Mumbling a prayer of thanksgiving that *she* couldn't follow me past the gates, I shakily staggered to the road and flagged down a ride. Luckily I was able to get straight to the hospital, where I had to get 56 stitches to close up the wound that had almost crippled me. I couldn't explain how I'd cut myself, and they ended up deciding it was a jagged rock or some such nonsense.

There was never any mention of the spiders after that; the men who had been there simply refused to talk about it, and I didn't blame them. I didn't want to talk about it, or think about it... and I sure as Hell didn't intend to ever set foot in that place again. I hired new men to go reposition the pyramid, and sent a bouquet of flowers with them to give to Martha, because I figured I owed her. They reported nothing unusual, and seemed pleasantly surprised by the hefty bonus I gave them for their work.

Tsubarov approached me, and I respectfully declined his offer, explaining that unfortunately I'd be moving with my family. Not even the vaguely-worded threats he offered could sway me, because I knew I wanted nothing to do with his coven, or whatever you call a group of warlocks.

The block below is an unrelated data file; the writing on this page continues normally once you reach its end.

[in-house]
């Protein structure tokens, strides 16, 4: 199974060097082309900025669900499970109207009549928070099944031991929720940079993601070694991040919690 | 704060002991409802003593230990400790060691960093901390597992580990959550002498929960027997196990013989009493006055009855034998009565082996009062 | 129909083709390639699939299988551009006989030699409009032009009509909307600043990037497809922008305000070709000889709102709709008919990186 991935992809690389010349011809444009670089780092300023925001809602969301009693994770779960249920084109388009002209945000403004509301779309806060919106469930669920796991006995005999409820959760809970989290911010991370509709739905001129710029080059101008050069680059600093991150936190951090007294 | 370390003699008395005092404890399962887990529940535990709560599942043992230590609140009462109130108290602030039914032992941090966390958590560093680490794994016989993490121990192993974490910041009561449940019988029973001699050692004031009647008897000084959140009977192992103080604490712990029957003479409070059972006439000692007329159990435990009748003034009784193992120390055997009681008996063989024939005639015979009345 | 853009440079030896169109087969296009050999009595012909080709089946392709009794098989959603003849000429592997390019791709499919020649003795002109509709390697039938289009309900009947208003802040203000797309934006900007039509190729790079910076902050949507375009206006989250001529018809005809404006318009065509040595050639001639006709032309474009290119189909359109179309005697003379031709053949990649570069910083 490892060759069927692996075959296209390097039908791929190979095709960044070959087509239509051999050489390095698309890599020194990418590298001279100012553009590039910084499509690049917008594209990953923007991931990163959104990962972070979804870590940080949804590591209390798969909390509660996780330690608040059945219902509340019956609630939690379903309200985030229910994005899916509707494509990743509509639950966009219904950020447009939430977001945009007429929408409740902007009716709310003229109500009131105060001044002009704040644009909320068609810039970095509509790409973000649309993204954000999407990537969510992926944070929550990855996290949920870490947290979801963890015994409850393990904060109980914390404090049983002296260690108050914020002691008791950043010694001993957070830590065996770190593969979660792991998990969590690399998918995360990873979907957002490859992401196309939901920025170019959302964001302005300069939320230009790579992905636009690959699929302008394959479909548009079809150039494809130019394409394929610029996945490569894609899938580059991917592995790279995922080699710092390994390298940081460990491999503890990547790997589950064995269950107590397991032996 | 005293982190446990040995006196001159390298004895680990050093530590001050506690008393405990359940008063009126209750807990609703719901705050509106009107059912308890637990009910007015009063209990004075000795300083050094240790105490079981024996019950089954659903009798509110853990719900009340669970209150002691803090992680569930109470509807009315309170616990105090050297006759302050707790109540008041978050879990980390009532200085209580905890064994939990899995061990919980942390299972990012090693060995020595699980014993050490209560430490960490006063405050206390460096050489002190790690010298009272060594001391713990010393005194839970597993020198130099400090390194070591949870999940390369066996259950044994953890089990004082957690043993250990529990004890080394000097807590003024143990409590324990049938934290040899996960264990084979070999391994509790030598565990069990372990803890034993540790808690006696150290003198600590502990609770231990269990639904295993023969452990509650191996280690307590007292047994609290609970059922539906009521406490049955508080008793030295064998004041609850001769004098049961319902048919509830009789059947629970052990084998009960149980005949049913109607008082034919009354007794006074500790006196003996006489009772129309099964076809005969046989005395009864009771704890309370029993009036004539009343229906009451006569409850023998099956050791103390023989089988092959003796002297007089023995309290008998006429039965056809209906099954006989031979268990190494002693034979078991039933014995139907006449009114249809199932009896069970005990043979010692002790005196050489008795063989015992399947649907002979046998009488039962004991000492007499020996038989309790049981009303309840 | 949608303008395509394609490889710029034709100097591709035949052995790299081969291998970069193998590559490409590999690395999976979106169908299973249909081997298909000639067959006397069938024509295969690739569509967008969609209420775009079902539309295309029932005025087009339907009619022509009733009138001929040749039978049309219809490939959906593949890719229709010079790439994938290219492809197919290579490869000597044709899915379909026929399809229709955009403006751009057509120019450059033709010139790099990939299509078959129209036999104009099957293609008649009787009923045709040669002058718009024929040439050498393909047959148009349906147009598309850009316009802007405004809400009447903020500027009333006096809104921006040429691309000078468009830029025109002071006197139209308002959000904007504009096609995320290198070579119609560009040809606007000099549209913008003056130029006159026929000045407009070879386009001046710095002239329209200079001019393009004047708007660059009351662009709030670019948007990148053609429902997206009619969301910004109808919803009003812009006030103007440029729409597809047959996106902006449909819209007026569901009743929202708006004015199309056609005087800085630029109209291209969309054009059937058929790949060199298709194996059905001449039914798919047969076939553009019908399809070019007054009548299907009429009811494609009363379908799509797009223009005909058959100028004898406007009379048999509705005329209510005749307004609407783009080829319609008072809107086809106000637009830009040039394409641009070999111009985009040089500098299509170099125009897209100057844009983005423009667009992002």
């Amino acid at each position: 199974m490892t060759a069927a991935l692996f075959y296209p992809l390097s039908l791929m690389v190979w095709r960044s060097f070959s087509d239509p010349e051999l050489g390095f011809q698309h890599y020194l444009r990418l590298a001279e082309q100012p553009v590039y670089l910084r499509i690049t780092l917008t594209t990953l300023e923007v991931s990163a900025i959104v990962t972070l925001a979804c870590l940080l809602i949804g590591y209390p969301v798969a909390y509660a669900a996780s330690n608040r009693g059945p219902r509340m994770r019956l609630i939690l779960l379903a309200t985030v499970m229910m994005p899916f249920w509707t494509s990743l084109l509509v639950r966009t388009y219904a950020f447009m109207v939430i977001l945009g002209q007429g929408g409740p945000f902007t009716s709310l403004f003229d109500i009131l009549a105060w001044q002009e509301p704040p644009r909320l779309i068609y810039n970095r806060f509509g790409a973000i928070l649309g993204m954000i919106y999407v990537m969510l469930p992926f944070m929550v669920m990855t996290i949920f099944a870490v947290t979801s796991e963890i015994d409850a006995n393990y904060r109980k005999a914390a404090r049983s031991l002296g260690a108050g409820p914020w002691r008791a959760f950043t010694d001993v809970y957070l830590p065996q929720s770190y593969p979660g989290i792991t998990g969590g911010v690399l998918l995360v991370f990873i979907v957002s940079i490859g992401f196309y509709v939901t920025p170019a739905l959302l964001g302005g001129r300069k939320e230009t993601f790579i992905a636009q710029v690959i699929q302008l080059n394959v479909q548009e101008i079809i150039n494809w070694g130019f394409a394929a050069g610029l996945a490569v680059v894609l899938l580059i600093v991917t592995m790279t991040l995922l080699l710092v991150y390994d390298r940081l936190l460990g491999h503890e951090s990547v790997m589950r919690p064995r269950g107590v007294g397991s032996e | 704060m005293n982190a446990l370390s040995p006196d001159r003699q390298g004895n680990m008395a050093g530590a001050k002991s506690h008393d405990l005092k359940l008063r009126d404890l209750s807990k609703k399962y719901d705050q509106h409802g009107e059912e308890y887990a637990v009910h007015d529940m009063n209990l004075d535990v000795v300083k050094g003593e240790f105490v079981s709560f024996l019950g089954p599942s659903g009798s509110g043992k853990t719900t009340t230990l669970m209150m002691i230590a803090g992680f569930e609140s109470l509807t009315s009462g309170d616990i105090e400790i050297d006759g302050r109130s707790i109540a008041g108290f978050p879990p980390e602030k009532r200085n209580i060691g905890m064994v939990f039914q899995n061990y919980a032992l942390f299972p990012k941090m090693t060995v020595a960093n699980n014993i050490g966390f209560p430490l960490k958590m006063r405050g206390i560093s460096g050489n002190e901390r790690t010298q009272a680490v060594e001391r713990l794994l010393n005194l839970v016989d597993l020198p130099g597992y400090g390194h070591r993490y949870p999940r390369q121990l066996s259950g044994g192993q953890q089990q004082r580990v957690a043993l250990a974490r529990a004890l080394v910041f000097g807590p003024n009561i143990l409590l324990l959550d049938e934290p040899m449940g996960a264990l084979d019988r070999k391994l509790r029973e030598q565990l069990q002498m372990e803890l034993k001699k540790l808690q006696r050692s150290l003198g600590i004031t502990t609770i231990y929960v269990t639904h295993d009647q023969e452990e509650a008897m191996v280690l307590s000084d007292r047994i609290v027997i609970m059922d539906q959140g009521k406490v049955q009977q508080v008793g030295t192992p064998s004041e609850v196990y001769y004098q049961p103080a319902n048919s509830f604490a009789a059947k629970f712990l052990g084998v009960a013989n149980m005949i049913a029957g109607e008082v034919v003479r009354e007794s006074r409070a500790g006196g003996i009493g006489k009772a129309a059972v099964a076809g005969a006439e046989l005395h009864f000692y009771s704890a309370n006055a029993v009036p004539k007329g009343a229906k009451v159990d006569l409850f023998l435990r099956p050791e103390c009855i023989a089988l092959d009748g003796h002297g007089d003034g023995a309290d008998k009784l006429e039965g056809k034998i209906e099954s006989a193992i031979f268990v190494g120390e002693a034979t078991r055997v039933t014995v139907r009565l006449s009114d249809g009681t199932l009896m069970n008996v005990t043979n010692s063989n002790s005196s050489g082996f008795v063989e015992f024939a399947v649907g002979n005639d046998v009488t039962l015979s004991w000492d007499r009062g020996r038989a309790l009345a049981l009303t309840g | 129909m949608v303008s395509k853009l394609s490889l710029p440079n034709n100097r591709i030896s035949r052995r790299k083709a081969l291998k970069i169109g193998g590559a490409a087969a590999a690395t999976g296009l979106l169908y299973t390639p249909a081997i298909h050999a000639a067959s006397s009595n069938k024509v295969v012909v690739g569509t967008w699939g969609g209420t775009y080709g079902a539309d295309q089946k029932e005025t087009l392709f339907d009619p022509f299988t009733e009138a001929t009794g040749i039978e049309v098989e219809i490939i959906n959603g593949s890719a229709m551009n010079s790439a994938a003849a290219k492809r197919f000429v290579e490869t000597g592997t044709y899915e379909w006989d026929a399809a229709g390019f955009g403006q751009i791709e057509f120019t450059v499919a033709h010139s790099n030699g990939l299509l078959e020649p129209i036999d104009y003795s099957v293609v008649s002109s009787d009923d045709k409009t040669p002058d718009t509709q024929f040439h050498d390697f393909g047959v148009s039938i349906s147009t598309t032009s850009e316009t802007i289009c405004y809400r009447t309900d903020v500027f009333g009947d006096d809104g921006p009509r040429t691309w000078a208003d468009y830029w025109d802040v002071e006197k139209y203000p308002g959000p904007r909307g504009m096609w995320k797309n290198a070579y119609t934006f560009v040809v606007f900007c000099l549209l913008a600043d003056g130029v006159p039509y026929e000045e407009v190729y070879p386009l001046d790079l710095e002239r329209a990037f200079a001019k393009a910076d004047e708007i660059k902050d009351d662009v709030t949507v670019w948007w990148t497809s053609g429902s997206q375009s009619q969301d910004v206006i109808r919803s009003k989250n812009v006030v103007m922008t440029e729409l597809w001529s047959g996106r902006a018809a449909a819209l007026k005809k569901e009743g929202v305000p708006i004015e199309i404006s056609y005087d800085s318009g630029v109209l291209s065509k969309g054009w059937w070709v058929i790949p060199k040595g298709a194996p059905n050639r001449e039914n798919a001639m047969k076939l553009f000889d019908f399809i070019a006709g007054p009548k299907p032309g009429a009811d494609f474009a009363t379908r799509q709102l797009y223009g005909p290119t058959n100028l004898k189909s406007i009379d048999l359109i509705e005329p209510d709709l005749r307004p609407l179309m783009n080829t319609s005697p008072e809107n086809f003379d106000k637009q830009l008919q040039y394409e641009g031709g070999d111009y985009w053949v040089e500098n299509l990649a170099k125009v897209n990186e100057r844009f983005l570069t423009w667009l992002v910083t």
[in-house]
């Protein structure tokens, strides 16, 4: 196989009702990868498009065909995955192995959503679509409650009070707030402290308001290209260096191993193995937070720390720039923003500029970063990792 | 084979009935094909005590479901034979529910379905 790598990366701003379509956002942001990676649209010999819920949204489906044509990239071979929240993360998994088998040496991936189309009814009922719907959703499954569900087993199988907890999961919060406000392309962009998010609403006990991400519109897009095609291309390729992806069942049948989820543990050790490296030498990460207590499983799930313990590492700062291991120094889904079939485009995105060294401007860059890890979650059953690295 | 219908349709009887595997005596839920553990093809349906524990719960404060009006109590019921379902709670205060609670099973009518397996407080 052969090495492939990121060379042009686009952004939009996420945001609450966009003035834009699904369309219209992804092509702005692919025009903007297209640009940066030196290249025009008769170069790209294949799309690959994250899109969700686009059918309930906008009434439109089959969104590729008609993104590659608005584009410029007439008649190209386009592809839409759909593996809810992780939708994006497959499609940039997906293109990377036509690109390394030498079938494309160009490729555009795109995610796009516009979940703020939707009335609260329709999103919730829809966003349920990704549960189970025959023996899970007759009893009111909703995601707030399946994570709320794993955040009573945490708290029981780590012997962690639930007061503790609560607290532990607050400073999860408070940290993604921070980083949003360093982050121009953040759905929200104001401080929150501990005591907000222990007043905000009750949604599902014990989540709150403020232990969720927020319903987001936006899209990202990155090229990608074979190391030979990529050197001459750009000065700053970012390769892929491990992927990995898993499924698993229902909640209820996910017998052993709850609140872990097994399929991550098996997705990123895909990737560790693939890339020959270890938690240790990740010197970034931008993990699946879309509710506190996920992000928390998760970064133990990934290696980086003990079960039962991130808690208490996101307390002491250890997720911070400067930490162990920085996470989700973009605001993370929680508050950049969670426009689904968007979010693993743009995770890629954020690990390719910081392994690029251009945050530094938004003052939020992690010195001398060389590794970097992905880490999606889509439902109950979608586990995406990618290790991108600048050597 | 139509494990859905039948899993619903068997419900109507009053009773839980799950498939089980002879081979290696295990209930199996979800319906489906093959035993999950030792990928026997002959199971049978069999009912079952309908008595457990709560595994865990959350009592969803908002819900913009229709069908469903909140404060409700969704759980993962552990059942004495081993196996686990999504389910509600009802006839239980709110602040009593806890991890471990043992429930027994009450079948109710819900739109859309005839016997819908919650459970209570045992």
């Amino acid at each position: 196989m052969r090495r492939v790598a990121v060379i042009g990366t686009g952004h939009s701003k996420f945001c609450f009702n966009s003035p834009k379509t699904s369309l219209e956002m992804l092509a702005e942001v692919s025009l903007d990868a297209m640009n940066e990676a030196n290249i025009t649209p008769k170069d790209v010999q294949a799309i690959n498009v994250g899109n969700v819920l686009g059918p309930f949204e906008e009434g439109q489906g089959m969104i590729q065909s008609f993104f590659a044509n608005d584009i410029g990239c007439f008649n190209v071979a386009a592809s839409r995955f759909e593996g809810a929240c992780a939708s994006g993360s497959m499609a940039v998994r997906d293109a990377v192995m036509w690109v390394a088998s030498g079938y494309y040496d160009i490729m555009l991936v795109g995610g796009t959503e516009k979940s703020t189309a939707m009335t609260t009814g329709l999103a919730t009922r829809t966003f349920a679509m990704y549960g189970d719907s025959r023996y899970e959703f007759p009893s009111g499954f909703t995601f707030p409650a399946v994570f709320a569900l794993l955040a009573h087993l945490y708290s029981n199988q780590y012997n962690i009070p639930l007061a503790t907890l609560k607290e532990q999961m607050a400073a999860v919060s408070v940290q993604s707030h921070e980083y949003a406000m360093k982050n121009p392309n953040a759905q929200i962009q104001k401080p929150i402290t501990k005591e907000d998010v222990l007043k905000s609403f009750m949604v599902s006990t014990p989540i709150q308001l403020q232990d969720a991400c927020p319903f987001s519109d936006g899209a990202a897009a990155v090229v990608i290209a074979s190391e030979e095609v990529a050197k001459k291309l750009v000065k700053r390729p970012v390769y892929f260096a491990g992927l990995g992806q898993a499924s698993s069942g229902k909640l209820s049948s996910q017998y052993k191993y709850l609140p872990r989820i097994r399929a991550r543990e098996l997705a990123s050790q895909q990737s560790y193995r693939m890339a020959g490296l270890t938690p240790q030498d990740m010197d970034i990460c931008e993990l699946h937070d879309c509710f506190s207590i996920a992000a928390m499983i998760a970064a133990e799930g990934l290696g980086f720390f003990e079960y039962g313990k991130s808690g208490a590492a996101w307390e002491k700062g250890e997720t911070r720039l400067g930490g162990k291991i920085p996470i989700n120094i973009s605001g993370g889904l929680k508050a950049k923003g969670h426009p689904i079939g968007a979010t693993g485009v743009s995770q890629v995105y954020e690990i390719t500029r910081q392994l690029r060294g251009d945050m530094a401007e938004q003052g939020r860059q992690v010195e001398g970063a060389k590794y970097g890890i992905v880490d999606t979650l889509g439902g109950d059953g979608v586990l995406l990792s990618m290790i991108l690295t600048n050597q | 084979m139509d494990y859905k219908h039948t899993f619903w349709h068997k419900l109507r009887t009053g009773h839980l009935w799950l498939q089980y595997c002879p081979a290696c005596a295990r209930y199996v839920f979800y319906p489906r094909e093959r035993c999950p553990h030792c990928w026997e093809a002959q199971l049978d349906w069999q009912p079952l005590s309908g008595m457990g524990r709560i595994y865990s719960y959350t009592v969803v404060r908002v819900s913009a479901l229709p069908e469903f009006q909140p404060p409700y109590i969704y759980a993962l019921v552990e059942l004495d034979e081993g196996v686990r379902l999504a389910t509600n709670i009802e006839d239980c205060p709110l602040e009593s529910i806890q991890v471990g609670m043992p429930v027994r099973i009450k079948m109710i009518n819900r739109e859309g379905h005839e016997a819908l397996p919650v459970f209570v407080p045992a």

We were gone within a month, despite Noin's protests and the hassle of getting settled in a new place. All I knew was that I didn't dare continue to live and work in the shadow of that cemetery, in the town Tsubarov and his friends occupied. From that day to this, I've never set foot in that place, or at least not in my waking life. My dream self goes there nightly, walking with the limp *she* gave me, and while I lie in bed in my wife's arms, my soul is near Treize and Wufei, helpless in terror and the loss of eternal separation. The sight of Wufei's dark eyes haunts me, Treize's melancholy expression... and always, in my dreams, always there is the shadow of the pyramid and *her*.

And I always wake up at 3:33am.

Author's Notes:

[1] From what I'm given to understand, a "scared rabbit" is a rabbit that sees you coming and tears out of harm's way, lickety-split. A "skeered rabbit" is one that sees you coming and freezes in sheer terror. ^_~ "Skeered rabbits" are much more likely to end up in a stew pot. >_< [back]

[2] If you check out the chart of Rose Hill, you can see that Zechs is literally running around in circles. The ravine and the Confederate plot are on about opposite sides of the cemetery. In going the long way around, he's covering more than a mile, most of it uphill. [back]

On to "Rose Hill"